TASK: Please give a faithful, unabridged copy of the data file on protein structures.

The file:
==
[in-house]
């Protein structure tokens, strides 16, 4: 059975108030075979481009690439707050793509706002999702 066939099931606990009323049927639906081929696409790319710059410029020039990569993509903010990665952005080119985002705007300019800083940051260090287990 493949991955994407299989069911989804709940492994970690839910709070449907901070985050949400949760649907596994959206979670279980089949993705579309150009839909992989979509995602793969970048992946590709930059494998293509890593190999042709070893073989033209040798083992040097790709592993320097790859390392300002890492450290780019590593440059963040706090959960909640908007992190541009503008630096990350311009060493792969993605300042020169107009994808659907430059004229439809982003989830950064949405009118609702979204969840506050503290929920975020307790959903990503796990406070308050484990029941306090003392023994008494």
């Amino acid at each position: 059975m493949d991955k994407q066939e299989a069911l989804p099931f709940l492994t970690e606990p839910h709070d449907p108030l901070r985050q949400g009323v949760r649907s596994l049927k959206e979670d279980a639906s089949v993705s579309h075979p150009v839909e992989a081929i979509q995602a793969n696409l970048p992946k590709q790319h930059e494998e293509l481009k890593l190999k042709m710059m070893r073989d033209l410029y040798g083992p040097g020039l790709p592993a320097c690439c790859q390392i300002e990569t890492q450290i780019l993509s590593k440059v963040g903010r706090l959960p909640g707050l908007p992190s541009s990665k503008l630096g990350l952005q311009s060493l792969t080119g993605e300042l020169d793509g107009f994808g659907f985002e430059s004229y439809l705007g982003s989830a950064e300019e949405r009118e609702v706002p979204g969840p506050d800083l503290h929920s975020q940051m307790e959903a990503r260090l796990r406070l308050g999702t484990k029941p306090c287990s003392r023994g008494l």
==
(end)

[in-house]
């Protein structure tokens, strides 16, 4: 059975108030075979481009690439707050793509706002999702 066939099931606990009323049927639906081929696409790319710059410029020039990569993509903010990665952005080119985002705007300019800083940051260090287990 493949991955994407299989069911989804709940492994970690839910709070449907901070985050949400949760649907596994959206979670279980089949993705579309150009839909992989979509995602793969970048992946590709930059494998293509890593190999042709070893073989033209040798083992040097790709592993320097790859390392300002890492450290780019590593440059963040706090959960909640908007992190541009503008630096990350311009060493792969993605300042020169107009994808659907430059004229439809982003989830950064949405009118609702979204969840506050503290929920975020307790959903990503796990406070308050484990029941306090003392023994008494």
């Amino acid at each position: 059975m493949d991955k994407q066939e299989a069911l989804p099931f709940l492994t970690e606990p839910h709070d449907p108030l901070r985050q949400g009323v949760r649907s596994l049927k959206e979670d279980a639906s089949v993705s579309h075979p150009v839909e992989a081929i979509q995602a793969n696409l970048p992946k590709q790319h930059e494998e293509l481009k890593l190999k042709m710059m070893r073989d033209l410029y040798g083992p040097g020039l790709p592993a320097c690439c790859q390392i300002e990569t890492q450290i780019l993509s590593k440059v963040g903010r706090l959960p909640g707050l908007p992190s541009s990665k503008l630096g990350l952005q311009s060493l792969t080119g993605e300042l020169d793509g107009f994808g659907f985002e430059s004229y439809l705007g982003s989830a950064e300019e949405r009118e609702v706002p979204g969840p506050d800083l503290h929920s975020q940051m307790e959903a990503r260090l796990r406070l308050g999702t484990k029941p306090c287990s003392r023994g008494l």